Samantha Sandburg, and Roland Hightower got to read the good stuff. They got the fancy corner offices on the top floor, the three martini lunches, and the flights to London, Tokyo, and Rio de Janeiro to meet with the talent. Meanwhile; he sat in this closet beneath the stair, eating fried potato sandwiches and, reading crap all day – every day. He needed a promotion, but to get a promotion he needed a real author. He needed to discover a new talent. He looked at the manuscript he had placed so carefully on his desk.

Anton Chekhov was the name on the cover page. Daniel considered the document and what he had read so far. The story wasn’t too bad. It probably needed a stronger love interest and maybe a car chase. The writing was OK, albeit a bit ostentatious. Maybe a letter to Mr. Chekhov was in order. Maybe Mr. Chekhov would agree to a voluptuous damsel in distress and a few automobile crashes. Maybe Mr. Chekhov could tone down the flourishes of his prose. Maybe he needed a pen name too. Who would read anything by someone named Anton Chekov. Maybe Mr. Chekhov would consider writing under the nom de plume of “Slate Sideiron”

Daniel grabbed two clean sheets of erasable bond letterhead, stacked them together, and rolled them into the Royal Typewriter he kept on the return beside his desk. He squared them up and placed the bail over the top of the worksheet.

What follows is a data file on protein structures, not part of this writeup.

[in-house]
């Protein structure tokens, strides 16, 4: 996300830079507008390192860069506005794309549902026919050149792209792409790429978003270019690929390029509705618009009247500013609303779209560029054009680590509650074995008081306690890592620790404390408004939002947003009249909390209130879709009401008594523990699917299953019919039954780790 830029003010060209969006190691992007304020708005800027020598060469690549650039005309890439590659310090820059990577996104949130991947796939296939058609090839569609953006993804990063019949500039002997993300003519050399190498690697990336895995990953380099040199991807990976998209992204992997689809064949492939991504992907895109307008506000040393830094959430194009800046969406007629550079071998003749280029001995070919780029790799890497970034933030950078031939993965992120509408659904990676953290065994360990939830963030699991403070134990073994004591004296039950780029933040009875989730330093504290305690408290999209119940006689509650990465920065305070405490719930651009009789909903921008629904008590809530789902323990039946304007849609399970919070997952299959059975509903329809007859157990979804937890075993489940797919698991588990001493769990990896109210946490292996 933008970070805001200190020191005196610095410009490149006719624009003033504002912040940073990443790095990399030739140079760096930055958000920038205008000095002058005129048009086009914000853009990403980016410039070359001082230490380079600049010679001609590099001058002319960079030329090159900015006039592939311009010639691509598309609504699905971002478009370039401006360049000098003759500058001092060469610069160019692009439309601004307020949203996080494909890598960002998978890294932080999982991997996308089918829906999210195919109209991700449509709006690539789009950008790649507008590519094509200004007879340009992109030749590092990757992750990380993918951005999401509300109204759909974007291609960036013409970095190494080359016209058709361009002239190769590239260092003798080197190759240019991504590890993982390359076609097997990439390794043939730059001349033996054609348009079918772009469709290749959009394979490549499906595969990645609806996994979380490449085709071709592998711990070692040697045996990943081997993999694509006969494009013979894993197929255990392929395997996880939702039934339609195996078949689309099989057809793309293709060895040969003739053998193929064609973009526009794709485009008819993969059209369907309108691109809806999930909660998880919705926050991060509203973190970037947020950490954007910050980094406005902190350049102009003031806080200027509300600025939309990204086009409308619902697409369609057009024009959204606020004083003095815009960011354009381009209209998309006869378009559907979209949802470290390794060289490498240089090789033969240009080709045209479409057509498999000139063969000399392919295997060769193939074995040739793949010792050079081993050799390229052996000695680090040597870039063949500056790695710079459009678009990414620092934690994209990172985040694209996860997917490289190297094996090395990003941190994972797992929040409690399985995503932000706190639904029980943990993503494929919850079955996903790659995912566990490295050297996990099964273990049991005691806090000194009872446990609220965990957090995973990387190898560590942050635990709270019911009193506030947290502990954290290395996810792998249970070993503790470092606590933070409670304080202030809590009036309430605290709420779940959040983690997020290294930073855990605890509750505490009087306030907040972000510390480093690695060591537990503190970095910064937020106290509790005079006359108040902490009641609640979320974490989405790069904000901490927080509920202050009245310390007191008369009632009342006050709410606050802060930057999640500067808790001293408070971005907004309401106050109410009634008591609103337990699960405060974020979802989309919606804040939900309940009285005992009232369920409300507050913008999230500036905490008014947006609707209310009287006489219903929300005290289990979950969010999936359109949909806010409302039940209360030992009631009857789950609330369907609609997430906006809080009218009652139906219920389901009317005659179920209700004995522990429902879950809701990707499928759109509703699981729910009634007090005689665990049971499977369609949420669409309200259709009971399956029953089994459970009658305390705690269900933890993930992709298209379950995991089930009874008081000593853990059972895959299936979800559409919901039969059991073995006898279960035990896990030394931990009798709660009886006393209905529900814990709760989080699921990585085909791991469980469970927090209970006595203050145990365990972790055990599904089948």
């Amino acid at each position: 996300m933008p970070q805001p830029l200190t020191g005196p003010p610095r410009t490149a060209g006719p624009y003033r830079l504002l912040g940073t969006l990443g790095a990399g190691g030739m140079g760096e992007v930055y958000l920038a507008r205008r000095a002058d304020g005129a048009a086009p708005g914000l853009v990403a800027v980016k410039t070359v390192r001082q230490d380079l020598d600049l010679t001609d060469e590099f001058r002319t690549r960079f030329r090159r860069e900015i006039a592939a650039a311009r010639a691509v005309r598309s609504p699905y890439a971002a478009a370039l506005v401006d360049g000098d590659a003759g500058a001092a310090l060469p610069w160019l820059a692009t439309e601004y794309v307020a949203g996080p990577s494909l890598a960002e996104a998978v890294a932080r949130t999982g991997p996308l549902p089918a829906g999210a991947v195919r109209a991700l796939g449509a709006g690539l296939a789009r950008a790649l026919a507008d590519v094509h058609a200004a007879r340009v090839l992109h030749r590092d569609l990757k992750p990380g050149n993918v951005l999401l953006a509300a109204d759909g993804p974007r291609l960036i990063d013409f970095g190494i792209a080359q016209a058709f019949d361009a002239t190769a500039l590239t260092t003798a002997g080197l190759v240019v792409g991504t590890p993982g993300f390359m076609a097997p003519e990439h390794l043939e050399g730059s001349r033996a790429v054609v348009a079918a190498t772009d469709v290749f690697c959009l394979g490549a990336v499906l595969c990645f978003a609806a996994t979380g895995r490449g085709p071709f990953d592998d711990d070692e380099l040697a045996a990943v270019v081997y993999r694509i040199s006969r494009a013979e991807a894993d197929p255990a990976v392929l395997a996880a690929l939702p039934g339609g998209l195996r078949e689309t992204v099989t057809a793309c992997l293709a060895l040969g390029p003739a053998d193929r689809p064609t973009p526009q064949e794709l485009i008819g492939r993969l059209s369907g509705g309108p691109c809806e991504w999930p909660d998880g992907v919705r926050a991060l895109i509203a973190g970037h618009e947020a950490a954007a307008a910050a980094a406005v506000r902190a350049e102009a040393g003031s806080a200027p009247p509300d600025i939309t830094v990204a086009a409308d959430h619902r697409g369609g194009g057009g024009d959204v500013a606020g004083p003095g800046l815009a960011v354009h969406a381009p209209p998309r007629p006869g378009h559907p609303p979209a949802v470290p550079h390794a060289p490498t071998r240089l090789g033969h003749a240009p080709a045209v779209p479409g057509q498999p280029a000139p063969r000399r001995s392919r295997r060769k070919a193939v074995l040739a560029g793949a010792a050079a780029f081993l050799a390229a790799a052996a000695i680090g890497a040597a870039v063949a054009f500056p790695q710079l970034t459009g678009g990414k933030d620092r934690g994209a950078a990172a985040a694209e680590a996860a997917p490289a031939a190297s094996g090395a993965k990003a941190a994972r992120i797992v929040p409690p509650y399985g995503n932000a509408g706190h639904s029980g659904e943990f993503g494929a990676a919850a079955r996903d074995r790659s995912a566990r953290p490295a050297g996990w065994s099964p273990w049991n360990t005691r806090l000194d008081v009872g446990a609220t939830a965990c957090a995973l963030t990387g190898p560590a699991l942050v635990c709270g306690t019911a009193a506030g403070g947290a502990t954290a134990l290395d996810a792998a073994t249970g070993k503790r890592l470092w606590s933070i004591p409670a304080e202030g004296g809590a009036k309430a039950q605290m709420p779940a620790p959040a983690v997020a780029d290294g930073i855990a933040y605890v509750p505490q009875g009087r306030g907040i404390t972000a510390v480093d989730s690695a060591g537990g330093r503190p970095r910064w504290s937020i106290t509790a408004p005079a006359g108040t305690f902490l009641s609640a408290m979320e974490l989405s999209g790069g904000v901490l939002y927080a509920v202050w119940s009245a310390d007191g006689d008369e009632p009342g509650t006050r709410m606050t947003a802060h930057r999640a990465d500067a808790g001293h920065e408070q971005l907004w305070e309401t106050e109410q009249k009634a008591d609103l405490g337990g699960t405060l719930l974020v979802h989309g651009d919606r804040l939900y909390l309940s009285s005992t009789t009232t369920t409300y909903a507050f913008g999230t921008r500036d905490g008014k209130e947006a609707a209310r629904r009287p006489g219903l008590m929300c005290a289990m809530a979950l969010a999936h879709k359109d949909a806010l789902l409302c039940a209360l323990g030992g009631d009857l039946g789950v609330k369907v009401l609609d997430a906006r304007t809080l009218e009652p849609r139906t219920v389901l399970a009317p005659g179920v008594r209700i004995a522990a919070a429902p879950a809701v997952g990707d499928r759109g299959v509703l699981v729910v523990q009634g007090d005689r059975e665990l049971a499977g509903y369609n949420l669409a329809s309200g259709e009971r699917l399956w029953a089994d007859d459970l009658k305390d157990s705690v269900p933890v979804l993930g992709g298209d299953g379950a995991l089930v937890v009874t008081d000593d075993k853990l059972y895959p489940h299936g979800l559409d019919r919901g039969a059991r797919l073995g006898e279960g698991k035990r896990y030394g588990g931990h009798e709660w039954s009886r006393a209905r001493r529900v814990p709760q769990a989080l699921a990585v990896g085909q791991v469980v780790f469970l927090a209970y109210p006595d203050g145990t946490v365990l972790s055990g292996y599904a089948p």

August 5, 2017

Dear Mr. Chekhov:

Thank you for submitting your new short story to Incidental Crib 
Publishing. After reviewing your manuscript we have some suggestions 
that might help to facilitate our selection of same for publishing...

Blah, blah, blah


Daniel Wellborne
Incidental Crib Publishing

Daniel grinned and hoped that this Chekhov character could take constructive criticism. He was tired of eating potato’s on rye.

This week’s prompts are:

  1. Wait for it!
  2. Can I call you Brenda?
  3. It will tarnish

Go ahead and dive in,
Write something
Ready, Set, Go – you have 25 minutes!

OLWG #10 – My Celebration

Sorry that this is so short this week. I’m celebrating.

Here’s how to play along, if you are unsure.

Well, I got some closure last week. On Friday morning I went back to the VA for a simple outpatient procedure. They removed the mediport that has been embedded in my chest for the better part of the past year.  The port has been used to facilitate my chemo treatment which is now complete.

I guess it is official, my cancer is in remission and the prognosis is good. Thanks for all your positive thoughts and, thanks to the doctors, nurses, and staff at VA facilities everywhere.

I still have some recovering to do, but the hard part is over.